ENG200.002 -- Introduction to Literary Study
Prof. Eileen Joy
SHORT PAPER #5: The Ghazal
Your fifth short paper is a creative writing assignment, in which you will write a ghazal [pronounced "ghuzzle"--where the "g" is partially silent], a venerable genre of poetry originating in the medieval Arabic (Persian) tradition. Although the form, in its original tradition, can be quite complex, for the purposes of this assignment, use the following minimal benchmarks as your guidelines (but please feel free to innovate: that is the true mark of an artist, where form provides a foundation for creative adaptation):
- A ghazal is typically formed of about five couplets, and no more than fifteen.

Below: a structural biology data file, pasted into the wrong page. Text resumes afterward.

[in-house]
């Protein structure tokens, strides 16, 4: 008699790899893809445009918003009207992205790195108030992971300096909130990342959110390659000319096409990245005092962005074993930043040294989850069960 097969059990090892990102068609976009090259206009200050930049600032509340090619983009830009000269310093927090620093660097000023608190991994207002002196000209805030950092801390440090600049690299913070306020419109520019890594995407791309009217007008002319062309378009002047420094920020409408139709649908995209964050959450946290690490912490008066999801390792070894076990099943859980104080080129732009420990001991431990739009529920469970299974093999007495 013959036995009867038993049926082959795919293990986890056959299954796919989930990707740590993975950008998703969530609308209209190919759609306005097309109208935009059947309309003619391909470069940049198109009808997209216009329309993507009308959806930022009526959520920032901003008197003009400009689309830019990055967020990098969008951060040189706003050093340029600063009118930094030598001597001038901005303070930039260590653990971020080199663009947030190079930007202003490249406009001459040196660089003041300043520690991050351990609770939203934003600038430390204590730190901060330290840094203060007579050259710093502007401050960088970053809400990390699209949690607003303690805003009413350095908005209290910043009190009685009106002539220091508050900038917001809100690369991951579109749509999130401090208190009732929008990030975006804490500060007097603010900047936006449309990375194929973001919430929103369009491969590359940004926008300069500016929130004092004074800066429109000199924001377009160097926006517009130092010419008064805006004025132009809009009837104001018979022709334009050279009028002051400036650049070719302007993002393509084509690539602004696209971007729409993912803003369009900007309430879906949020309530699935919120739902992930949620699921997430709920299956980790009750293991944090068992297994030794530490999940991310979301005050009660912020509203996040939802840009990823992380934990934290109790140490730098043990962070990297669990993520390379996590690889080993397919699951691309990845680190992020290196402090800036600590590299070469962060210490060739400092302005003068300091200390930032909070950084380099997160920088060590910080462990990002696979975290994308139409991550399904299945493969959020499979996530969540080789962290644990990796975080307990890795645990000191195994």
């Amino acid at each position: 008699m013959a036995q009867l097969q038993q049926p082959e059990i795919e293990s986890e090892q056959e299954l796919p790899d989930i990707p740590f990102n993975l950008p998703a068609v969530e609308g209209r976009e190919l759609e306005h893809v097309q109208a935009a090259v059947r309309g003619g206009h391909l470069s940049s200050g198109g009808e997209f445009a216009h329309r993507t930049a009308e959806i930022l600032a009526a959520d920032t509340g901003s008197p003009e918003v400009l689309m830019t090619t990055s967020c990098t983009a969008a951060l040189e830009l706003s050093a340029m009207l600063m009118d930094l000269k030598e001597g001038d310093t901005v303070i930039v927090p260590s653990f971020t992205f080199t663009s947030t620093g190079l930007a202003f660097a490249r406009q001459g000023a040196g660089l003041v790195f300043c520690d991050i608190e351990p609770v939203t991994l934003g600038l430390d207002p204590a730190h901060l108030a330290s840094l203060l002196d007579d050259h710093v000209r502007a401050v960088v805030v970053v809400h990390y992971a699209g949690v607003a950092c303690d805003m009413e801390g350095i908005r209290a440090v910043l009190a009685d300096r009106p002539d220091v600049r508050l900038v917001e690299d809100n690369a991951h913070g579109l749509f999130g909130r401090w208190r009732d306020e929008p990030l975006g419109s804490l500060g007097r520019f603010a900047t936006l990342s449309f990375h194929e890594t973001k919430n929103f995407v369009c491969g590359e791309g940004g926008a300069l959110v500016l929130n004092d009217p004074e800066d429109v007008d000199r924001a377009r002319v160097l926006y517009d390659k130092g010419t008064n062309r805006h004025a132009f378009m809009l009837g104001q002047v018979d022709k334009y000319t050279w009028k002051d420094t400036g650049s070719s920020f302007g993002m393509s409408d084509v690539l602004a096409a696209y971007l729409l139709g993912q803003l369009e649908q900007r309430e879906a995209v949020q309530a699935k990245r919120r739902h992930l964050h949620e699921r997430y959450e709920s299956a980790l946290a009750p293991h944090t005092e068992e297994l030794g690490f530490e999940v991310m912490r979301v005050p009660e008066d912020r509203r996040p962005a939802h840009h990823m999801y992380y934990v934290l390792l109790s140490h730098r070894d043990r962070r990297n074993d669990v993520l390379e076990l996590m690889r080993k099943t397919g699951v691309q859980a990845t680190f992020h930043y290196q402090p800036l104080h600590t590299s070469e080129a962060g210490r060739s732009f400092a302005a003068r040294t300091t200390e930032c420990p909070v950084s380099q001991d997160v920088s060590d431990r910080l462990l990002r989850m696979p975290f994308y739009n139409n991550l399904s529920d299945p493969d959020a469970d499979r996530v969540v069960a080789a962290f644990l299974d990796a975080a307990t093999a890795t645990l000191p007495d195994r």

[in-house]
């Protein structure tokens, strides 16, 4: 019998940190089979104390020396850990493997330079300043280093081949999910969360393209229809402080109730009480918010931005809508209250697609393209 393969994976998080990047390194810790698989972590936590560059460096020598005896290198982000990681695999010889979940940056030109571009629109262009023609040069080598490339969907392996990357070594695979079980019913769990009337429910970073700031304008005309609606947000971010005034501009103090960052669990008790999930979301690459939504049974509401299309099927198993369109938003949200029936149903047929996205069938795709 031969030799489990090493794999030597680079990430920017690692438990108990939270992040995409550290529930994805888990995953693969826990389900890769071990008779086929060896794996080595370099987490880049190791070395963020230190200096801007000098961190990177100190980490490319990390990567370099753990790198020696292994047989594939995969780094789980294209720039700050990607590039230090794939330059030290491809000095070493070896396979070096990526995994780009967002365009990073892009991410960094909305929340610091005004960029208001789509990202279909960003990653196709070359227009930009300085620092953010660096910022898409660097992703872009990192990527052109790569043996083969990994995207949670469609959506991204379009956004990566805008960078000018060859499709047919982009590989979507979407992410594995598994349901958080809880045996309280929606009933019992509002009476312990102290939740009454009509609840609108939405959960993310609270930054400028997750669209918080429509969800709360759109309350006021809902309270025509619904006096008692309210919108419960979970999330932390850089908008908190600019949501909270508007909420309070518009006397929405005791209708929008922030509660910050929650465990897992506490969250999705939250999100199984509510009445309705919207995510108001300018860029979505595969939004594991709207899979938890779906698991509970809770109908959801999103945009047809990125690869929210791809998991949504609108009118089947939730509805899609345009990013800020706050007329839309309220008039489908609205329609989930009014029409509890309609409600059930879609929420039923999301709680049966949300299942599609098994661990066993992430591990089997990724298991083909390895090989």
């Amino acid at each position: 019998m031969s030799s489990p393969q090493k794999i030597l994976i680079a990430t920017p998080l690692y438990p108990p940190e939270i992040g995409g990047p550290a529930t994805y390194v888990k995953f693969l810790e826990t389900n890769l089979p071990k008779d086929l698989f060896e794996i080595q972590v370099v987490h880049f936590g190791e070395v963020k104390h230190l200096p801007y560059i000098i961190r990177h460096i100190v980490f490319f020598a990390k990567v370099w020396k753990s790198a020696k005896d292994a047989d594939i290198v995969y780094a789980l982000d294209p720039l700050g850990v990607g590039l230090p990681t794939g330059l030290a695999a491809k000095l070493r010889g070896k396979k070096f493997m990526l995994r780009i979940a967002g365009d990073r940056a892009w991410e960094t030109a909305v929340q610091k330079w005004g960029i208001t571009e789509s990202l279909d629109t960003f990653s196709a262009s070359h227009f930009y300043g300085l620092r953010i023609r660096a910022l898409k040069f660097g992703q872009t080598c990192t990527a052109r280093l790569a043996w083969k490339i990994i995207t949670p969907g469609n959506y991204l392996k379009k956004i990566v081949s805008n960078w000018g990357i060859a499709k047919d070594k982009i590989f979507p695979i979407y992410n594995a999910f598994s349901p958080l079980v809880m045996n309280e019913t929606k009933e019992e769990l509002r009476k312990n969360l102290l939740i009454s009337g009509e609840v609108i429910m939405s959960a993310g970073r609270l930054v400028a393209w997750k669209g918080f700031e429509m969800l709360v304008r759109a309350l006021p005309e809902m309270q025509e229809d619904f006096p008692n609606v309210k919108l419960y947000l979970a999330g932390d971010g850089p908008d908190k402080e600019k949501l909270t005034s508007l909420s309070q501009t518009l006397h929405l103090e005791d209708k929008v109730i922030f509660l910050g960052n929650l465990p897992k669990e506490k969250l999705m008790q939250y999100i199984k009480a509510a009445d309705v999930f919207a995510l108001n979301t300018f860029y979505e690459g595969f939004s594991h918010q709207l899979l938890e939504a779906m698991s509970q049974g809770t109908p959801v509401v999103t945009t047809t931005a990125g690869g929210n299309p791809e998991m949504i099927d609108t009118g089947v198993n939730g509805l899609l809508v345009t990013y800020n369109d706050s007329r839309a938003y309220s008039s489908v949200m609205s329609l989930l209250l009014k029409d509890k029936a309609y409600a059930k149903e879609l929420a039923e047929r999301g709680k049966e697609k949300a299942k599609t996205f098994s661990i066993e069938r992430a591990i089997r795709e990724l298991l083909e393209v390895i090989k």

- Each 2-line couplet should be emotionally, structurally, and thematically autonomous (seperate) from each other couplet: in other words, each couplet should stand alone as a complete (poetic) thought or statement or feeling or image or "story," etc.
- Meter is not imposed (a uniform rhythm), but each couplet should be roughly the same length.
- There should be an attempt to link the couplets by some form of repetition (of words or word-sounds or images or moods, etc.) between couplets. [And if you really want to get fancy, you can follow the more strict rule where the end of the second line of each couplet, after the first couplet, contains the same repeated or rhymed word or phrase.]
- It is not uncommon for the poet to include himself/herself, either in the first or third person, in the final couplet.
- The most common themes for the ghazal are: melancholy, love, longing, and metaphysical questions.
You might want to look at some ghazals written by well-known poets:
Agha Shahid Ali, "Even the Rain"
Heather McHugh, "Ghazal of the Better-Unbegun"
Peter Cole, "The Ghazal of What Hurt"
Patricia Smith, "Hip-Hop Ghazal"